Blah, blah, blah. I like my stoically private nature. It helps me think.
That may seem true, but research out of the University of Buffalo may prove otherwise. A new study shows that social isolation arrests the healthy development of myelin in the brains of mice, both reinforcing the behavior and also leaving the loner open to neurological disorders such as Alzheimer’s.
The brain is essentially made up of two types of “matter,” white and grey. You’ve heard the phrase “grey matter” in the past, when discussing how smart a person is. White matter is made up of myelin sheaths around brain cells, astrocytes that run between cells and more. Up until recently, the white matter of the brain has largely been ignored as unimportant.
Research into neuroplasticity – the relatively novel scientific concept that the brain actually regrows and rewires brain cells according to the needs of the moment – is showing that not only grey matter but white matter as well is affected by changes in behavior.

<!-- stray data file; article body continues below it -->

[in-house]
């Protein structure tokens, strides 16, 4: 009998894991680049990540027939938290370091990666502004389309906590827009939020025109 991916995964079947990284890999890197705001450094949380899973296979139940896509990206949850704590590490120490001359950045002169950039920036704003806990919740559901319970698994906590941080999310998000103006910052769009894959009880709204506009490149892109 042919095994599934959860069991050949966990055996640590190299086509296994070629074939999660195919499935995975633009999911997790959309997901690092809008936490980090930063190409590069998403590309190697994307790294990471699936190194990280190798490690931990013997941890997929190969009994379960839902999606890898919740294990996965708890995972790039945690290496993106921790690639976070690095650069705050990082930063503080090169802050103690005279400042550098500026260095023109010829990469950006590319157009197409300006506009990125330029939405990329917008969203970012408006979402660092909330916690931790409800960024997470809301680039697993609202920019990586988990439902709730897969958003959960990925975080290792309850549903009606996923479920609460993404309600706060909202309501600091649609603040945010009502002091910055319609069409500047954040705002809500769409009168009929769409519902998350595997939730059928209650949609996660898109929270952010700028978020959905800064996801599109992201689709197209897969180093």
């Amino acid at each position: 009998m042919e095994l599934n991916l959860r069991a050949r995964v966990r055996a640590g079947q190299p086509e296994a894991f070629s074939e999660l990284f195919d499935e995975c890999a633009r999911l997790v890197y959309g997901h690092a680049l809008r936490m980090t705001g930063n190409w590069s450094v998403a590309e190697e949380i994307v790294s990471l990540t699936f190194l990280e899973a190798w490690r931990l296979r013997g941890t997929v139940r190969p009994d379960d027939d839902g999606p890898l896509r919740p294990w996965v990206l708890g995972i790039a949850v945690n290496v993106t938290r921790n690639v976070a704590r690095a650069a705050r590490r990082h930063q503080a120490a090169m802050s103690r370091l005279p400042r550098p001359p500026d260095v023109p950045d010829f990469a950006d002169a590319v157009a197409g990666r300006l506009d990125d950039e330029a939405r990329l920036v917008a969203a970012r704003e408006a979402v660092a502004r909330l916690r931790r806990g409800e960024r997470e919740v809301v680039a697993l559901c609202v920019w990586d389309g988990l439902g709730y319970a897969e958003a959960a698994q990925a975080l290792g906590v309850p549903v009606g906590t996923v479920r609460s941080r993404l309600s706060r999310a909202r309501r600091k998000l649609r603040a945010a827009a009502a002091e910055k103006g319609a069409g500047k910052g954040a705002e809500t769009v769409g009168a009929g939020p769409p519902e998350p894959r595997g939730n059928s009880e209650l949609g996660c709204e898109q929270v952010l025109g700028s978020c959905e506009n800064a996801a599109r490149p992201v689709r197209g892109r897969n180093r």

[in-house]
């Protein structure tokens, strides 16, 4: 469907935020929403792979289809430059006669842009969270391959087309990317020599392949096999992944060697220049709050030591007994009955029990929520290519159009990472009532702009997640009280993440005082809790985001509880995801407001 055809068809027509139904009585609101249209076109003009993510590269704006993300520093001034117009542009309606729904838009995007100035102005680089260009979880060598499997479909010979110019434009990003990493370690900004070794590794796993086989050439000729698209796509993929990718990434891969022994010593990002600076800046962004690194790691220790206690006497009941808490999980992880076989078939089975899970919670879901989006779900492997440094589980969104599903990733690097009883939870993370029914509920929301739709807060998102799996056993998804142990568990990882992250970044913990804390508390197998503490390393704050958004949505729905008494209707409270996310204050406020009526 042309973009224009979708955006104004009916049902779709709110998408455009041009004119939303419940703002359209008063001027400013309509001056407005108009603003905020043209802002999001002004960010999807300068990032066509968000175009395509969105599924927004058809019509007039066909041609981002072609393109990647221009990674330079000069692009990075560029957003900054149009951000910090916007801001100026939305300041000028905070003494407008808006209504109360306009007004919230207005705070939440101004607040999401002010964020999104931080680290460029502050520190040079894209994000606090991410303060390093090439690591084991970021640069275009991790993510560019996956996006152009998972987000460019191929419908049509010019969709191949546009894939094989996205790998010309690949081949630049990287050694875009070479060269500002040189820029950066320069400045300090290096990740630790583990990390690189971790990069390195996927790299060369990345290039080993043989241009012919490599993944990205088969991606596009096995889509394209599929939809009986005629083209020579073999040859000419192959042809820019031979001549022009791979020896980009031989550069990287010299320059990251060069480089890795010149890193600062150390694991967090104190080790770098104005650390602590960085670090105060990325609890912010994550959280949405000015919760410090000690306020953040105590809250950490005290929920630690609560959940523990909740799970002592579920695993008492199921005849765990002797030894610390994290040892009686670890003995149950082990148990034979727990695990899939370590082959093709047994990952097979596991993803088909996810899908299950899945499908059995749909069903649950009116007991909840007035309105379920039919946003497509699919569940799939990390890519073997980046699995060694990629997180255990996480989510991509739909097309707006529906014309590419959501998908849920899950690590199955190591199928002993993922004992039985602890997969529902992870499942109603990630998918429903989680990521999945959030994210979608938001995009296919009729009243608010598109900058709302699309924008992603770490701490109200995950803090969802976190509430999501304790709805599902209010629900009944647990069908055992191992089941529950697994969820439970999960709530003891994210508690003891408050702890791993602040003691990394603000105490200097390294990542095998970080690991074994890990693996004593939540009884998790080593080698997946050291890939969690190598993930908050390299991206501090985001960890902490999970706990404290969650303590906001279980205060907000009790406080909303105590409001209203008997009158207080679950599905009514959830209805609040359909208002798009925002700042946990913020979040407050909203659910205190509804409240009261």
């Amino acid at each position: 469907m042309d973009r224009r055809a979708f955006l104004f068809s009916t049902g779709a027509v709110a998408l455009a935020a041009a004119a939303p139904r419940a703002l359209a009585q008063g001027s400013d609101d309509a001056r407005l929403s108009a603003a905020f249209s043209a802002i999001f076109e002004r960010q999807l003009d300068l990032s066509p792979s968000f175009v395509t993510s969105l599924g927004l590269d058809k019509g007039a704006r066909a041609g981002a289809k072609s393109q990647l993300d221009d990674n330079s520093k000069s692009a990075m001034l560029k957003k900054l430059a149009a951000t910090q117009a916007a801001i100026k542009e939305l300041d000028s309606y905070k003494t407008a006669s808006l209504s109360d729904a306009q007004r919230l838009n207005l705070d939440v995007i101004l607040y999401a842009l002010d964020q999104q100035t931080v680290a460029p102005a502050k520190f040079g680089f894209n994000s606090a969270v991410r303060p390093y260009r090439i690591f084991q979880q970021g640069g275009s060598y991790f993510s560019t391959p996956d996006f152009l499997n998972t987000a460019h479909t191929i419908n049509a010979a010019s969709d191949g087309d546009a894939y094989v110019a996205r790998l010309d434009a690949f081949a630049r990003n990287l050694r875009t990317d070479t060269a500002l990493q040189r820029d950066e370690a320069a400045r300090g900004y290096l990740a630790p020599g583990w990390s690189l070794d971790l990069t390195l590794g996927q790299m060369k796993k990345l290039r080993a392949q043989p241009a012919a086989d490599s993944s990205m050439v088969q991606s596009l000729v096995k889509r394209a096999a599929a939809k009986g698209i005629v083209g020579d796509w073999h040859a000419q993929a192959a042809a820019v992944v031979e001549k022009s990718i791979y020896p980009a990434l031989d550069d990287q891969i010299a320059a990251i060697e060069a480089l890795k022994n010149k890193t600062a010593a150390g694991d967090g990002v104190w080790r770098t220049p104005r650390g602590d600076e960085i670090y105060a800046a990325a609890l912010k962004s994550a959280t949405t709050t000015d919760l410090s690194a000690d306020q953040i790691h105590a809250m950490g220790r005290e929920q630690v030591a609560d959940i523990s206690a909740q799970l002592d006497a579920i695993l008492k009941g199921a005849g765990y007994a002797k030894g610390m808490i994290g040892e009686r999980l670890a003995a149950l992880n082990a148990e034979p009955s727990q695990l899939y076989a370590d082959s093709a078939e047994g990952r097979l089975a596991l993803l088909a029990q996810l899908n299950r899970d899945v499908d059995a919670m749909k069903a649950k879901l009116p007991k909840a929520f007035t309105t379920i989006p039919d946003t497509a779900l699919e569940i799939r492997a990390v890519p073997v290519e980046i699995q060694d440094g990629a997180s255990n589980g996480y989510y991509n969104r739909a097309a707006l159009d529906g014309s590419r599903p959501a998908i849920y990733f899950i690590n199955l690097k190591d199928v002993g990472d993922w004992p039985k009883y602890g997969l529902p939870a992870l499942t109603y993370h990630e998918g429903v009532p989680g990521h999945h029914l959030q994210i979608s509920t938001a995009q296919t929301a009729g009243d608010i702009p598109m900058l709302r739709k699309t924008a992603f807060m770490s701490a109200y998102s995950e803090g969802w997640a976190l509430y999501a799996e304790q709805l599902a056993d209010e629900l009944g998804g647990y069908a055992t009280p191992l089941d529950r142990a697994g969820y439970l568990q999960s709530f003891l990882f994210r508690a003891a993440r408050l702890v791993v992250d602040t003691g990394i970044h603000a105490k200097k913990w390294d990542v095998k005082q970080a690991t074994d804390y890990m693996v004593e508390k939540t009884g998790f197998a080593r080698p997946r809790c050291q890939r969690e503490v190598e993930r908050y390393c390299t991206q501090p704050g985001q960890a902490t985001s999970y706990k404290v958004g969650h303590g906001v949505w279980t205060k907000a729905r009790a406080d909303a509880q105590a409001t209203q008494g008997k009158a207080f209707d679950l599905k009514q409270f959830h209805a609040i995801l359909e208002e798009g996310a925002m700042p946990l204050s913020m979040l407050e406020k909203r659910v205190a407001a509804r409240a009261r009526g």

Mice were isolated in a lab for a period of time to observe the changes in their brain structures. The scientists found that the isolated mice, when put in contact with a normally-socialized mouse, actively avoided contact. That is: the mice who would normally be hugely social creatures suddenly became intentional introverts when given a period of forced isolation.
Even more interesting: studying the brains of the isolated mice, they discovered that myelin production had been slowed down. Myelin is a fatty sheath that surrounds brain cells, acting as insulators and preventing the signals (which are just electro-chemical jolts, you might say) from being leached out of the brain cell and away from their intended targets. Lack of myelin has been blamed for a host of neurological disorders.
The good news is that none of the effects of neuroplasticity are irreversible. The scientists in this particular study showed that reintegrating the mice into their social communities reversed all the negative trends of isolation.
So, as my parents used to say, “get out there and blow the stink off!” Stop watching The Secret of NIHM and heed the lesson of actual lab rats. That smell might just be your brain mouldering.